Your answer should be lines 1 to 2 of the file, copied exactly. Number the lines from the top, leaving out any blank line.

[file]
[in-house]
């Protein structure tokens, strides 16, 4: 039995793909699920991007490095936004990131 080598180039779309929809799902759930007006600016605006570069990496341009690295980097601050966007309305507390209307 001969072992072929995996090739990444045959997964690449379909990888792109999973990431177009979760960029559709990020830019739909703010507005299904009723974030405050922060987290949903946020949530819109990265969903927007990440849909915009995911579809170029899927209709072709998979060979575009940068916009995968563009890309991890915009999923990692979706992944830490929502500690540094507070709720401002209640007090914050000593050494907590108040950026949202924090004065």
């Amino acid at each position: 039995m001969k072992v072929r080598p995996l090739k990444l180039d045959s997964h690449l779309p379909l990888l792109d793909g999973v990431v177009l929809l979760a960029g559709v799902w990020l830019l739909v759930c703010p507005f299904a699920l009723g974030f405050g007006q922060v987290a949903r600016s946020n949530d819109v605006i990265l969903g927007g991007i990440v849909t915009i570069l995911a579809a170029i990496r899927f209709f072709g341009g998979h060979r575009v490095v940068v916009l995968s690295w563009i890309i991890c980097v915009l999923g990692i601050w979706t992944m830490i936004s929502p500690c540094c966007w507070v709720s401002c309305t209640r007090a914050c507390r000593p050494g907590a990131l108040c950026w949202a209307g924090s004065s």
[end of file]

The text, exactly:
[in-house]
């Protein structure tokens, strides 16, 4: 039995793909699920991007490095936004990131 080598180039779309929809799902759930007006600016605006570069990496341009690295980097601050966007309305507390209307 001969072992072929995996090739990444045959997964690449379909990888792109999973990431177009979760960029559709990020830019739909703010507005299904009723974030405050922060987290949903946020949530819109990265969903927007990440849909915009995911579809170029899927209709072709998979060979575009940068916009995968563009890309991890915009999923990692979706992944830490929502500690540094507070709720401002209640007090914050000593050494907590108040950026949202924090004065």